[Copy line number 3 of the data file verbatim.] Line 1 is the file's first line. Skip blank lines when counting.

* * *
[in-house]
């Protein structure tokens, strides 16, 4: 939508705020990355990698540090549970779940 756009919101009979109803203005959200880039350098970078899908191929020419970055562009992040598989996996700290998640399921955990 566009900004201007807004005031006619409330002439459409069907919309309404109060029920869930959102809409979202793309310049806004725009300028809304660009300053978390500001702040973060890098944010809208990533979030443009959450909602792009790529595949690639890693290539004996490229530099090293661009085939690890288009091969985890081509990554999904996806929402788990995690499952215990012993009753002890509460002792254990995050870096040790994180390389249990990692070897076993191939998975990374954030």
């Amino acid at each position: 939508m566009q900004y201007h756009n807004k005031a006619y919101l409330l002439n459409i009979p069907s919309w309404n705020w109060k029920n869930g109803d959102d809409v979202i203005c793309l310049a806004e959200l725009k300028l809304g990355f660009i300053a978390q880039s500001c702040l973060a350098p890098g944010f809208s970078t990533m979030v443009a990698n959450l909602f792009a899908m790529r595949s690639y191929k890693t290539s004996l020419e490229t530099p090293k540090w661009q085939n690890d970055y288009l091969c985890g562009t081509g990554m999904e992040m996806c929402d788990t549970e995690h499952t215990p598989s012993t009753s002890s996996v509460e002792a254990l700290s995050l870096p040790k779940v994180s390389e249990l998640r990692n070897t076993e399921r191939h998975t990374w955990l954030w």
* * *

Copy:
């Amino acid at each position: 939508m566009q900004y201007h756009n807004k005031a006619y919101l409330l002439n459409i009979p069907s919309w309404n705020w109060k029920n869930g109803d959102d809409v979202i203005c793309l310049a806004e959200l725009k300028l809304g990355f660009i300053a978390q880039s500001c702040l973060a350098p890098g944010f809208s970078t990533m979030v443009a990698n959450l909602f792009a899908m790529r595949s690639y191929k890693t290539s004996l020419e490229t530099p090293k540090w661009q085939n690890d970055y288009l091969c985890g562009t081509g990554m999904e992040m996806c929402d788990t549970e995690h499952t215990p598989s012993t009753s002890s996996v509460e002792a254990l700290s995050l870096p040790k779940v994180s390389e249990l998640r990692n070897t076993e399921r191939h998975t990374w955990l954030w």